B.C.’s health minister has added his support to Vancouver’s plan to regulate the over-the-counter sale of marijuana.
“I understand why Vancouver has done what they have done, because of the vacuum created by the federal government,” Terry Lake said, quoted in the Globe and Mail.
“I think they are operating in the interests of their citizens and at least putting some regulatory framework in their city and, as our public health officers have said, they think they are doing it for the right reasons,” he told reporters in Victoria on April 29. “And until Ottawa changes the regulatory environment, cities and municipalities are left to do that.”
For years, Vancouver marijuana dispensaries have operated in violation of federal law. On April 28, Vancouver city council received a report from staff that laid out a legal framework for marijuana-related businesses. The proposed rules consist of a new category of business licence, revised bylaws, and zoning amendments all specifically designed for the sale of marijuana. The document is now on its way to a public hearing.
Lake’s comments echo earlier remarks made by the province’s senior public health official, Dr. Perry Kendall.
“I think it fits in with the public health agenda in which we suggest that, on the evidence, the best way to address a psychoactive substance like cannabis is through regulation, controlled outlets, pricing and taxation,” he told the Vancouver Sun.
And in an interview with CBC News: “I think it is a sensible decision to enact access, to move it away from schools, to be sure you don't have more than one dispensary within 300 yards of another dispensary and to make sure that they are offering a product without pushing the recreational area and they are only selling it to adults,” Kendall said.
Dr. Patricia Daly, chief medical health officer for Vancouver Coastal Health (which operates 13 hospitals in B.C.), similarly described Vancouver’s plan as “very sensible”.
“How can we reduce the harms associated with marijuana use? The best way to do that is to apply a regulatory approach, which is exactly what the city is proposing,” she said in an interview with the Sun.
The Vancouver Police Department has tried to take a more neutral position.
“The city may be looking at licencing and permits and that sort of thing, but our priorities haven’t changed,” Const. Brian Montague recently told the Straight. “Our priority continues to be violent drug offenders in our city. And while these illegal marijuana stores are a low priority, they can become a priority if public safety becomes an issue. That has been our stance all along and it will continue to be.”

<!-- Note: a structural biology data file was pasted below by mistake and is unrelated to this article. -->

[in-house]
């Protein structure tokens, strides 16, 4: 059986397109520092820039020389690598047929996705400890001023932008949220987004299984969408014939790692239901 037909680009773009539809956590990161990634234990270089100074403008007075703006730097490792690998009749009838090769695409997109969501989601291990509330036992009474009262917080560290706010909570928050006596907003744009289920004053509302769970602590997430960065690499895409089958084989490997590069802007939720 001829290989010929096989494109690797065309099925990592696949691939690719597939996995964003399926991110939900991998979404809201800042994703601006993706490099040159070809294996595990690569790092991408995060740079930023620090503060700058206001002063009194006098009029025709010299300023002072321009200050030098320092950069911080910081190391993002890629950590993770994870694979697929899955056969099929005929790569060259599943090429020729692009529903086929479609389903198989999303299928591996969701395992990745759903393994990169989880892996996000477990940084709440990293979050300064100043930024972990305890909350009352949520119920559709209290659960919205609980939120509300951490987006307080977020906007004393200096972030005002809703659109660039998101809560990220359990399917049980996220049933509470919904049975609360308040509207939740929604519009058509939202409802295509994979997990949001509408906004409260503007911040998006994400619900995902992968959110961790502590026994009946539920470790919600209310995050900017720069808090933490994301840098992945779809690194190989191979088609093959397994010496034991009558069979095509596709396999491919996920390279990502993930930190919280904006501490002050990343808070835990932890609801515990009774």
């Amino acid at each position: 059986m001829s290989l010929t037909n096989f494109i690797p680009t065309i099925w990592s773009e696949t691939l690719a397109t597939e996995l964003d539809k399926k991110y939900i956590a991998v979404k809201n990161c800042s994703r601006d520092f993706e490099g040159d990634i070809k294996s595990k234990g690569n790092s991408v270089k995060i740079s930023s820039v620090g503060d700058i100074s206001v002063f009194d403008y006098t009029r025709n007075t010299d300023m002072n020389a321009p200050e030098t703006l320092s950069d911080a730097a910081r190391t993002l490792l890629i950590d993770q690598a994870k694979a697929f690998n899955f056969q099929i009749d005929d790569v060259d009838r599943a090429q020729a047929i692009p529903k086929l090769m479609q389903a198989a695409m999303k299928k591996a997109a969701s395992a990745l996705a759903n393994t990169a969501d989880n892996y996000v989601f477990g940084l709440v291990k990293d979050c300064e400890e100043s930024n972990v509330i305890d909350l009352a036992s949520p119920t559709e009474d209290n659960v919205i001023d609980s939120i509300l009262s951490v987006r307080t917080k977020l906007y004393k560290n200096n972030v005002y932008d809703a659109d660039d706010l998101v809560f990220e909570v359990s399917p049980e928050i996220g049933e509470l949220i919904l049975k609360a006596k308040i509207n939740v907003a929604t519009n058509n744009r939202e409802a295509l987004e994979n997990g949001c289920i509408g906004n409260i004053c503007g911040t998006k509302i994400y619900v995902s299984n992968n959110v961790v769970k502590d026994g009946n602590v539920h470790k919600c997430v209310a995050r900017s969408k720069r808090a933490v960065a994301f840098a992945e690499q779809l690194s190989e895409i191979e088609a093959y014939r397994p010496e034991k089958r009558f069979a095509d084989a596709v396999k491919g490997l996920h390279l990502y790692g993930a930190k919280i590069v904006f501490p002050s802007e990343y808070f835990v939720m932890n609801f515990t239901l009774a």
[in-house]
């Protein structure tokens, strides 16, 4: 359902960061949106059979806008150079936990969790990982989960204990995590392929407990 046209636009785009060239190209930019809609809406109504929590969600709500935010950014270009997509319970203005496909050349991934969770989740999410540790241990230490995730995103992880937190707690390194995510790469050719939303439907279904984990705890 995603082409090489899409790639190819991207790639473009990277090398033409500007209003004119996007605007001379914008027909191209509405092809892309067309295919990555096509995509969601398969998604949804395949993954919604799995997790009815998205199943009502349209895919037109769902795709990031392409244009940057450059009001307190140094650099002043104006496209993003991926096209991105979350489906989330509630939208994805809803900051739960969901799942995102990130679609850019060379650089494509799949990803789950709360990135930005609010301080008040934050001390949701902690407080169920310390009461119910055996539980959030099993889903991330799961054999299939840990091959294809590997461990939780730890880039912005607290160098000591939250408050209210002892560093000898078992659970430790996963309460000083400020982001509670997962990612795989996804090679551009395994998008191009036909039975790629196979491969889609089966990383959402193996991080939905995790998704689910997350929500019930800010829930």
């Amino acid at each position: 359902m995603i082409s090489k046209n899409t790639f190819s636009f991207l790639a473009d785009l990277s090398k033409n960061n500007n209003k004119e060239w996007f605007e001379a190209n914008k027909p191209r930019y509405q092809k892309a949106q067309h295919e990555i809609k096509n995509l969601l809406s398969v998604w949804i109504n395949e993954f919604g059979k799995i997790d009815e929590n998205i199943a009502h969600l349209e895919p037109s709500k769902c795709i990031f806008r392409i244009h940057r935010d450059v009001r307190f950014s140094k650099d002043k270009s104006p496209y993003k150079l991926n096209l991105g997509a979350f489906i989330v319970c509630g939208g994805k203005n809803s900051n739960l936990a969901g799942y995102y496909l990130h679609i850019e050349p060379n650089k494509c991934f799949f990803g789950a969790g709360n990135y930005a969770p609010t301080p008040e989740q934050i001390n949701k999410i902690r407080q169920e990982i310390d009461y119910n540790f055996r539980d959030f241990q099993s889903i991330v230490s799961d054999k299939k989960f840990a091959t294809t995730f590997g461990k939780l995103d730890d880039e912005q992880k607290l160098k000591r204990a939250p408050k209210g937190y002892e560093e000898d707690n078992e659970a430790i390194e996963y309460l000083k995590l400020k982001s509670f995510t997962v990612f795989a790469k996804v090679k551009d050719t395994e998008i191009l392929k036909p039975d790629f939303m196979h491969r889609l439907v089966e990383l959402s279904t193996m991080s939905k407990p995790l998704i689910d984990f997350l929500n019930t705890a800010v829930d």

At 12th and Cambie, all three parties that comprise city council have expressed support for the plan. The decision to put the matter to a public hearing passed by a vote of nine to one. (The only councillor to oppose the motion was the NPA’s Elizabeth Ball, who said she could not legitimize an industry that operates in violation of federal law.)
Support for the new rules at the civic and provincial levels has been countered by opposition from the federal Conservative government.
An April 28 letter signed by Health Minister Rona Ambrose and Public Safety Minister Steven Blaney warns Vancouver city council it should cease pursuing its plan to regulate marijuana dispensaries. It also states the VPD is expected to enforce the law as it exists today.
“Storefront sales of marijuana are illegal and under our government, will remain illegal,” the letter reads. “Like the vast majority of Canadians, the Government expects that police will enforce the laws of Canada as written.”
Mayor Gregor Robertson and councillors such as Vision’s Kerry Jang have responded to Ottawa’s warnings by arguing the city is moving to address regulatory gaps Ottawa has left unattended.
“Hopefully what the federal government will see is what we have said all along: that their current regulations around medical marijuana are unworkable and have actually led to the growth of the dispensary industry,” Jang told the Straight. “When people can’t get their medicine, they have to go elsewhere. They created this market.”